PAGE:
|Systematic (IUPAC) name|
|CAS Registry Number|
|Boiling point||171 °C (340 °F)|
Cyclopentamine (Clopane, Cyclonarol, Cyclosal, Cyklosan, Nazett, Sinos) is a sympathomimetic alkylamine, classified as a vasoconstrictor. Cyclopentamine was indicated in the past as an over-the-counter (OTC) medication for use as a nasal decongestant, notably in Europe and Australia, but has now been largely discontinued possibly due to the availability, effectiveness, and safety of a structurally similar drug, propylhexedrine.
Cyclopentamine acts as a releasing agent of the catecholamine neurotransmitters norepinephrine (noradrenaline), epinephrine (adrenaline), and dopamine. Its effects on norepinephrine and epinephrine mediate its decongestant effects, while its effects on all three neurotransmitters are responsible for its stimulant properties. When ingested orally in sufficient quantities, cyclopentamine produces similar effects to amphetamine, methamphetamine, and propylhexedrine.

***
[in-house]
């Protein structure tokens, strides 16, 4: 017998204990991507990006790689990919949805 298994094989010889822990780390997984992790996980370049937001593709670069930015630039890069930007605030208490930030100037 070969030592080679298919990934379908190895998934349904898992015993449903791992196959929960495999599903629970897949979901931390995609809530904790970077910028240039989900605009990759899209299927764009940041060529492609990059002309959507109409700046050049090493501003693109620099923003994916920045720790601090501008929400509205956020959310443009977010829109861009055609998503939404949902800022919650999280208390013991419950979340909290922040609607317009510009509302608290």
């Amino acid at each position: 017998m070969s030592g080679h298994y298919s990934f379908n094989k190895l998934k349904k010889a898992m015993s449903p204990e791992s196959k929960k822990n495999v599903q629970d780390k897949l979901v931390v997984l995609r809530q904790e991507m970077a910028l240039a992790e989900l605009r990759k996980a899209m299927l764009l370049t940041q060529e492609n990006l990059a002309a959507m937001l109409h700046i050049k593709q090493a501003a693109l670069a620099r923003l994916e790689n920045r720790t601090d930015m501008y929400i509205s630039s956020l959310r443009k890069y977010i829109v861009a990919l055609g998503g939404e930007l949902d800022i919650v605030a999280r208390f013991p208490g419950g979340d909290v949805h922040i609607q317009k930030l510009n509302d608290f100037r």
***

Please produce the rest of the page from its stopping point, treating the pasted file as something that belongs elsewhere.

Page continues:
In terms of the acyclic part of the molecule, both cyclopentamine and propylhexedrine are the same as methamphetamine, all three molecules containing the 2-methylaminopropyl side-chain. The difference between them is that whereas methamphetamine is an aromatic molecule containing a phenyl group, cyclopentamine and propylhexedrine are entirely aliphatic and contain no delocalized electrons at all. The effect that this has on potency is that the reduced alicyclic-alkylamines are weaker than unsaturated (meth)amphetamine.
- Cypenamine (which is trans-2-phenylcyclopentylamine)
- Propylhexedrine (also known as cyclohexamine)
- Tranylcypromine (which is trans-2-phenylcyclopropylamine)